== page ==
The flurry of meteors actually comes from a stream of sand-grain-size particles spread along the orbit of the comet 21P/Giacobini-Zinner. When Earth slams into this debris stream, the comet particles disintegrate in our upper atmosphere, creating streaks of light.

(Related: “New Meteor Shower Discovered; May Uncover New Comet.”

sky chart showing the moon in Taurus constellation, next to the Pleiades star cluster.  Credit: SkySafari
This sky chart shows the moon in Taurus constellation, next to the Pleiades star cluster. Credit: SkySafari

Moon and Pleiades. As darkness falls on Friday, October 10, look toward the eastern sky for the waning gibbous moon positioned in the constellation Taurus, the Bull, posing to the right of the open star cluster Pleiades.

Also known as the Seven Sisters, this jewel-like star cluster is visible to the naked-eye even from the suburbs. At 400 light-years away, this distant deep-sky treasure looks like a fuzzy group of stars. However, binoculars and small telescopes really bring it into stunning focus.

The moon and the cluster will appear about ten degrees apart, equal to the width of your fist held at arm’s length. 

Moon and Eye of the Bull.  By the next evening—Saturday, October 11—look for the silvery moon to have slid down next to the bright orange star Aldebaran.

Earth’s natural satellite will appear only three degrees from the 68 light-year distant red giant, a division equal to the width of your three middle fingers held together at arm’s length.

Views through binoculars will be particularly pretty as the moon will appear to lie right in the middle of the distinct V-shaped star cluster, the Hyades.

Happy hunting!

Follow Andrew Fazekas, the Night Sky Guy, on TwitterFacebook, and his website.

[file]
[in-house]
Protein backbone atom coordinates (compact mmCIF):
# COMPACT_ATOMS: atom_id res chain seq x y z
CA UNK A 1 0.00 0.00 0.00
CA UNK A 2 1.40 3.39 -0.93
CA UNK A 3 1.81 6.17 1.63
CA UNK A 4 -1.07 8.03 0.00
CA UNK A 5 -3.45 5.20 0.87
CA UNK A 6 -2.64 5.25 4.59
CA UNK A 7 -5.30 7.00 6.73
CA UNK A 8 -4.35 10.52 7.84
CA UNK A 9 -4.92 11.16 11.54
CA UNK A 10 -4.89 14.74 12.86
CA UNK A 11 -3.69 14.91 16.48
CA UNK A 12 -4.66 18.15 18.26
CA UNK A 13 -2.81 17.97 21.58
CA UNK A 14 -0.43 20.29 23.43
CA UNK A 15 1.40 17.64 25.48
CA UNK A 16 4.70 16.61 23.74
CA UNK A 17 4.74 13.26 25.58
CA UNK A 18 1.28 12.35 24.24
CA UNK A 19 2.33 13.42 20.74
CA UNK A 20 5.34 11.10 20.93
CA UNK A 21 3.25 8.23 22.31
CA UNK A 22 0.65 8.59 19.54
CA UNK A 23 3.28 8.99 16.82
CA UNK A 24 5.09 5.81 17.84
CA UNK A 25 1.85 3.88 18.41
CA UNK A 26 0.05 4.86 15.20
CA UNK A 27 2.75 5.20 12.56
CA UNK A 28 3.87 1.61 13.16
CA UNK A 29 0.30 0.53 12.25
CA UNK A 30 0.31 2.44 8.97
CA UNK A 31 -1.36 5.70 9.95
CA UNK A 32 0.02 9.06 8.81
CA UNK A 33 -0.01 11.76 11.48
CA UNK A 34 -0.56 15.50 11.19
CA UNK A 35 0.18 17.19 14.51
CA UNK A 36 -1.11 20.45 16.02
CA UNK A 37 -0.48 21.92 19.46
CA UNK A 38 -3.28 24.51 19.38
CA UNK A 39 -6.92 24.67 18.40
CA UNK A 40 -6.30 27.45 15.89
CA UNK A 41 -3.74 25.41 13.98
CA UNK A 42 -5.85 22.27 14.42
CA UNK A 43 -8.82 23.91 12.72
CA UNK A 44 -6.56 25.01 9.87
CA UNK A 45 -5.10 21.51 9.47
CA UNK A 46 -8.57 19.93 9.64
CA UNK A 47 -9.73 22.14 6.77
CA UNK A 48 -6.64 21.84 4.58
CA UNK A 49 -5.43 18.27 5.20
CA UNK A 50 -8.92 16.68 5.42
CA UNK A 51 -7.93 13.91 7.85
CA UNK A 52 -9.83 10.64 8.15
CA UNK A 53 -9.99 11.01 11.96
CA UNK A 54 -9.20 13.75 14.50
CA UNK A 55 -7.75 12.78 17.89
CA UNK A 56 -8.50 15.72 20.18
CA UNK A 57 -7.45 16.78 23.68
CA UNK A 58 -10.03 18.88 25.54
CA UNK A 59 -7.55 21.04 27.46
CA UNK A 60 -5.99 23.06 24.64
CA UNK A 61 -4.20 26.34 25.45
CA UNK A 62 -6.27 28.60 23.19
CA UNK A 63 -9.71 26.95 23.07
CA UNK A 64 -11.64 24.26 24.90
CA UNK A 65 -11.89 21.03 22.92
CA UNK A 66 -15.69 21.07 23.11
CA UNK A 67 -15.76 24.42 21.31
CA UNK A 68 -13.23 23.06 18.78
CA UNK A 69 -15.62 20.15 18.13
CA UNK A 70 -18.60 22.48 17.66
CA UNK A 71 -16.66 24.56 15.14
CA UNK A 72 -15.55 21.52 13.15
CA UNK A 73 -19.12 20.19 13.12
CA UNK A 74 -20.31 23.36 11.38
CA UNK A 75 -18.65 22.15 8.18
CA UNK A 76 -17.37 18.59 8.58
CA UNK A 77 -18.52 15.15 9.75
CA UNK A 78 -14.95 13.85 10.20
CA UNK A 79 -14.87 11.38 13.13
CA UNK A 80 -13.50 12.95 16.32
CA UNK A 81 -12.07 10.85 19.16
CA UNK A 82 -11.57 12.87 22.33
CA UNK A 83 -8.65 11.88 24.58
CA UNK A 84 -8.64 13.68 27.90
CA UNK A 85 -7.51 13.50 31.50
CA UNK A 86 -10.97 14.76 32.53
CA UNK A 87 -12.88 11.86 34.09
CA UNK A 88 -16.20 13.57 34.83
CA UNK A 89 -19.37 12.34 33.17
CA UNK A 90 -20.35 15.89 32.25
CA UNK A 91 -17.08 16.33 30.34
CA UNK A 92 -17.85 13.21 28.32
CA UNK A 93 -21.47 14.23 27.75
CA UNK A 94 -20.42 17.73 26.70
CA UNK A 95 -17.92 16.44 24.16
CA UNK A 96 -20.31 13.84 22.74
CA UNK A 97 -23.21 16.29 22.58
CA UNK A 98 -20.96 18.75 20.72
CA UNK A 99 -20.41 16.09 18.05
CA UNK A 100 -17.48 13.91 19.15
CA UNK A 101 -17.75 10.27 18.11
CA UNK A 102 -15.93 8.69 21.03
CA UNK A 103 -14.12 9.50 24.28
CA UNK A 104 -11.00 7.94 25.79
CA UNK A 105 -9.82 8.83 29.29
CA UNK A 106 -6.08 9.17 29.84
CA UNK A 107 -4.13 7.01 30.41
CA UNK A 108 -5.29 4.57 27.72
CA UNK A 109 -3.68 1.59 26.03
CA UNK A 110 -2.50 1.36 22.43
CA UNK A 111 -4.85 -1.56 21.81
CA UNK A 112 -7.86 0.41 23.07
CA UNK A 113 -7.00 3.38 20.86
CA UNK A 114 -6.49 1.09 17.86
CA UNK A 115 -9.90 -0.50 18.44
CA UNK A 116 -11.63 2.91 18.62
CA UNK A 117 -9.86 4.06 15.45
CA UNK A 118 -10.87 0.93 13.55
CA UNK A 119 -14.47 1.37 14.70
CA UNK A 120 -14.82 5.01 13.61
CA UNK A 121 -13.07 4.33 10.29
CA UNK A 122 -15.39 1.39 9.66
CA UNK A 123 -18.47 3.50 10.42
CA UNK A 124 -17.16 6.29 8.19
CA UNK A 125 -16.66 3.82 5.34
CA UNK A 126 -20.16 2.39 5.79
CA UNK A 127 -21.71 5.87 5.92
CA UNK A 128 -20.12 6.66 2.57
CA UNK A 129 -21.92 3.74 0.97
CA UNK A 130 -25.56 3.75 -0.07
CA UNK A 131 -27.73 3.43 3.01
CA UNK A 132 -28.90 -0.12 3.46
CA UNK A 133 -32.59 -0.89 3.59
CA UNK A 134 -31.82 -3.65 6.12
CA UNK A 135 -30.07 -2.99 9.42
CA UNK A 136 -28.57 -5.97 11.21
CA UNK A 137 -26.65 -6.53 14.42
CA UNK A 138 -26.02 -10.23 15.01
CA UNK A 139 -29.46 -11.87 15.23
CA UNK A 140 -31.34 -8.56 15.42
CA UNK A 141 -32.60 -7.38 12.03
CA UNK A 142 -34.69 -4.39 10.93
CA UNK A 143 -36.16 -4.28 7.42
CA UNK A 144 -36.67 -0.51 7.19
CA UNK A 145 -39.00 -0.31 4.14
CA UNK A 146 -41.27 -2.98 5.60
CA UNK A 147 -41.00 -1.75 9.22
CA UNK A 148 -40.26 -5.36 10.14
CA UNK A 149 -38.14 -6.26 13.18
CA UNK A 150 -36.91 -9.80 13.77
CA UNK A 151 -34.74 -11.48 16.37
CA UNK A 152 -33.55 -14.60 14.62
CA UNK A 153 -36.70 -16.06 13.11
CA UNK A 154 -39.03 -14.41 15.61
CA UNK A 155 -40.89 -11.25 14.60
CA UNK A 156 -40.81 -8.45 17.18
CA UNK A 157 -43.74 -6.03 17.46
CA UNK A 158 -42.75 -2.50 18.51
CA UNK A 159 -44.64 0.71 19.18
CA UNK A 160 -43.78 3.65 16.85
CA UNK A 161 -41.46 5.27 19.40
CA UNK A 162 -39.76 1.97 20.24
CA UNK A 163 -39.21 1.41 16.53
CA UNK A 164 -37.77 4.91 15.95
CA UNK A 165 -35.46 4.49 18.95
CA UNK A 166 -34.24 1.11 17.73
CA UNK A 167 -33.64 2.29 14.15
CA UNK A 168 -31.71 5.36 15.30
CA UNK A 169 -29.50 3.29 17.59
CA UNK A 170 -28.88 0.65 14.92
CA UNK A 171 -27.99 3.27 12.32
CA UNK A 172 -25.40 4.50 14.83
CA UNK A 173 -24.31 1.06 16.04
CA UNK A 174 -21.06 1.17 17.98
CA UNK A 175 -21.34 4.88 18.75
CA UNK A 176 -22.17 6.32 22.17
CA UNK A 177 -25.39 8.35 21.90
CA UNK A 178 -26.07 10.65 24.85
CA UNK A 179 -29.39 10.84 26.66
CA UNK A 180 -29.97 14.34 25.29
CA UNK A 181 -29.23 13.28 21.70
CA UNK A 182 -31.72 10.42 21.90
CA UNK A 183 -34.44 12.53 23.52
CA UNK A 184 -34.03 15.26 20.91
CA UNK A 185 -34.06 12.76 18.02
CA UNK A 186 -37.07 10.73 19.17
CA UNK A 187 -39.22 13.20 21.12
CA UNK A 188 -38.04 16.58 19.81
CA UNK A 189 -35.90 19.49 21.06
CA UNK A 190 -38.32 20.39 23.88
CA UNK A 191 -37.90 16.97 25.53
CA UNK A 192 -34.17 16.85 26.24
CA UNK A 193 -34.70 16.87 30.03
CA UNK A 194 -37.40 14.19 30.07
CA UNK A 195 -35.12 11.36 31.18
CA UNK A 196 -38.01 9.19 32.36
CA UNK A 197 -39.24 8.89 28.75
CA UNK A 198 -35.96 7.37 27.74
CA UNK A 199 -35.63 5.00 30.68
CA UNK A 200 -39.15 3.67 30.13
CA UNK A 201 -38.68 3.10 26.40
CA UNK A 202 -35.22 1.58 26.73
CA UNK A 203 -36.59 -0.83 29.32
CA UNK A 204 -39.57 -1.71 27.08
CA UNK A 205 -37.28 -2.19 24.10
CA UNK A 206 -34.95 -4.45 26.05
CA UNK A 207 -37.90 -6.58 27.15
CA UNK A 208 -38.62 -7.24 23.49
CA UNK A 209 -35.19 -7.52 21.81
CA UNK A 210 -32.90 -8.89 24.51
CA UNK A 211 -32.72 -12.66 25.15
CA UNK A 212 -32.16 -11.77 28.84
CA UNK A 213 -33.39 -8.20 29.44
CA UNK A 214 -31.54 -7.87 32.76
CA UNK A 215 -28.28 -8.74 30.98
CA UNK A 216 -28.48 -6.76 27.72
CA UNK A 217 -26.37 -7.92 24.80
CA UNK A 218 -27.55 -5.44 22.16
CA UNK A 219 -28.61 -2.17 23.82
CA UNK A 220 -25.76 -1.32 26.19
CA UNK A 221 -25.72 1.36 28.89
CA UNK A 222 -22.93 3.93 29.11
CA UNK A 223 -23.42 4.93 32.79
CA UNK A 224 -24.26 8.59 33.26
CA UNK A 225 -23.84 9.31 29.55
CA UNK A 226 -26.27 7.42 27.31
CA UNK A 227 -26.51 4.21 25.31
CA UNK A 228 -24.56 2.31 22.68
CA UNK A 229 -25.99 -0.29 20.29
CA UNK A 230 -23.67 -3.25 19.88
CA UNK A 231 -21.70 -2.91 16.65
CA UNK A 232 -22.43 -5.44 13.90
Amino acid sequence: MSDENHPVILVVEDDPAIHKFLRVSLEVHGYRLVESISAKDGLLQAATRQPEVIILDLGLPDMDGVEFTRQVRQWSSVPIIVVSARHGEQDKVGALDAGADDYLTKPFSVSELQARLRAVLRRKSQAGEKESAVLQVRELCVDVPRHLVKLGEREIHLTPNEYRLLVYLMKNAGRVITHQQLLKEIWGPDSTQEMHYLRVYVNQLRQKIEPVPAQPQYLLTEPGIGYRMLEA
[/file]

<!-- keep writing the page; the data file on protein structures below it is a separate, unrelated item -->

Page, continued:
Andrew Fazekas, aka The Night Sky Guy, is a science writer, broadcaster, and lecturer who loves to share his passion for the wonders of the universe through all media. He is a regular contributor to National Geographic News and is the national cosmic correspondent for Canada’s Weather Network TV channel, space columnist for CBC Radio network, and a consultant for the Canadian Space Agency. As a member of the Royal Astronomical Society of Canada, Andrew has been observing the heavens from Montreal for over a quarter century and has never met a clear night sky he didn’t like.
  • janet davies

    is any of this visible from England ? or am I just wasting my time subscribing to your site?

  • Michael & Kathy Freeman

    We enjoy receiving info about all that is above. People who look up with wonder have great potential for expanding the mind. Cheers.

  • potato

    you are wasting your time, move to Canada for best view.

  • Louis Ray Starr

    Do you have any idea when the Moon rose Central Daylight time on October 7th near Chicago? I need this data to calculate how much the Moon traverses in one day to the piont of the eclipse that will occur on the 8th of October in the morning.
    Cordially,
    Louis Ray Starr

  • Victor J

    Hahaha Janet !! If it’s visible from England or not is a good question…but asking if you are wasting your time is funny !!!. Up to you what you do with your time and how you use it XD